Rater of the Lost Art: Her
By Laura Mooney, Arts Editor
While award show madness is in full swing with the recently passed Golden Globes and Screen Actors Guild awards being handed out, everyone’s eyes are now on the upcoming Academy Awards. With the ever growing list of best picture nominees, now bursting to the brim with a grand total of nine films, the coveted category for once has no clear front-runners and will remain a complete guessing game up until the pivotal moment when they announce the winner. While the majority of the films up for best picture are usually widely released, popular films, every year there is that one indie film that sneaks in under the radar, is only released in a handful of theatres, and winds up being a fantastic achievement in cinema. This year, that specific little gem is perhaps the most romantic film this reviewer has seen in a decade, about a man’s love affair with his operating system.
When first hearing that a romance between Joaquin Phoenix and a computer voiced by Scarlett Johansson is the plot to this independent film, it does not seem all that unusual that Her took a little while to pick up some steam popularity-wise. What sounds merely like the tale of a man who does not know when to power down his computer, actually turns out to be one of the most sensitive, passionate, and loving films of the year.
Phoenix plays Theodore, a recently divorced, understandably depressed writer who manoeuvers through life in a futuristic society that is only slightly more obsessed with technology than our current generation. With the inherent desire to consistently better what they already have, computer companies develop an operating system that is programmed to interact with its user with personally assigned human voices, and consistently learn from its experiences while bettering itself continuously, and of course, Theodore invests in one. What follows is the tale of Theodore and the OS Samantha’s precarious relationship as they learn to be with each other, without one half of the partnership having a physical body, and eventually come to realize the pivotal role they play in each other’s existences.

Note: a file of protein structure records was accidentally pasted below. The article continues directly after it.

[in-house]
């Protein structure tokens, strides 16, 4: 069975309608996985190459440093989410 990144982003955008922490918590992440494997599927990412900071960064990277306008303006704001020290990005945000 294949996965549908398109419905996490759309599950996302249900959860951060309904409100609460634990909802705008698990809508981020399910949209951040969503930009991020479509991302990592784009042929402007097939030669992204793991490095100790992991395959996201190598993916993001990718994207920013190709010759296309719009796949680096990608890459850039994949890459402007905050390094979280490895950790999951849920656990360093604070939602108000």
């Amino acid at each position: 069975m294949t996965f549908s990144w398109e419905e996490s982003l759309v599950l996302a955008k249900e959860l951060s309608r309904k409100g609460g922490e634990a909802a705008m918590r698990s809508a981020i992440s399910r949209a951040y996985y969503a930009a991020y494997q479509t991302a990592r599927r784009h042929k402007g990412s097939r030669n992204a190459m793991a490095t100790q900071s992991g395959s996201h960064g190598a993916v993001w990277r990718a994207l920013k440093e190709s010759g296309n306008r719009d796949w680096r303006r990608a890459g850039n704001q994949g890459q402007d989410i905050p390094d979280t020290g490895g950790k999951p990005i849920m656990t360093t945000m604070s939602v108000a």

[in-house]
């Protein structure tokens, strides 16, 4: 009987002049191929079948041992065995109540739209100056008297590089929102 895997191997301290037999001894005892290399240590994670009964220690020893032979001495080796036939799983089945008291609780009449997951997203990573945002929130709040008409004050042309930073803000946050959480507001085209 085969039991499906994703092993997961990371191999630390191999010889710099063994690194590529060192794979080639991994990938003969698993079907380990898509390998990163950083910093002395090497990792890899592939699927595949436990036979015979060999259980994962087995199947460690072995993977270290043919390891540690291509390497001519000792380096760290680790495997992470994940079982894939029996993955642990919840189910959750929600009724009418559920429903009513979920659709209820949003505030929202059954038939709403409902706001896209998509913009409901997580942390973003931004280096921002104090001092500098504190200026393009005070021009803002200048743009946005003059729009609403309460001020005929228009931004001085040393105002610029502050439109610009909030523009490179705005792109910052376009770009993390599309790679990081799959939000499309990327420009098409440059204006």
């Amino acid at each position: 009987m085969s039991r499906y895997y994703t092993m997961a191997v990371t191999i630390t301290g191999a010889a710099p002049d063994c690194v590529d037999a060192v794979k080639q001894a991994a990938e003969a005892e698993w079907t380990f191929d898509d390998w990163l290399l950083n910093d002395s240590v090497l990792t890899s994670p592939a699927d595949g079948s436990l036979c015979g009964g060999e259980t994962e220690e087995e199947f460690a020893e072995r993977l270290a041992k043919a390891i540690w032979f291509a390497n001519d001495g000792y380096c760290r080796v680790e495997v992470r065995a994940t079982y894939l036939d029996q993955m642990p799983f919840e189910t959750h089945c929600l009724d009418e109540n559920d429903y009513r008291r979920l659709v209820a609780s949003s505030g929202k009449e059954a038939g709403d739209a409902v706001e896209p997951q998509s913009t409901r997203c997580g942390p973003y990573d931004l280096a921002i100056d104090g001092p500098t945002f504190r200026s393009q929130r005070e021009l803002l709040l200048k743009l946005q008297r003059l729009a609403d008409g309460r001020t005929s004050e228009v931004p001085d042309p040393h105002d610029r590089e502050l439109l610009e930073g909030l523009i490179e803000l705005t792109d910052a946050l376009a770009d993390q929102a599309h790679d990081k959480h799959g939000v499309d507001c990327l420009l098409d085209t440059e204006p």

While the surface of Her is the strangest story of love ever to grace the big screen, director and writer Spike Jonze makes a few poignant comments about our own generation’s love affair with technology. Jonze presents his futuristic society as one of minimal interaction with other people, with Theodore often shown walking through a sea of people all focused on their own personal virtual universe, without even stopping to take a second glance at the real world that is around them. While we may scoff at this, as even I found myself doing while watching Her, when one takes a step back it is not too far off from what our own society has become. While we may not have our virtual glasses and earpieces that read us our daily emails yet, when was the last time anyone went a day without checking their phone or computer? Jonze paints this picture almost as a warning, that this love of technology will literally become a “love” of technology if we continue down the path we are on. I mean, do we really want to live in a society where your girlfriend is a computer and no one questions your sanity?
Rich with hidden meaning, themes of inner beauty, and not to mention stunning cinematography, Her may not end up winning the Oscar for Best Picture against some of the more popular contenders, but it is by far one of the best films of 2013, and well worth the watch.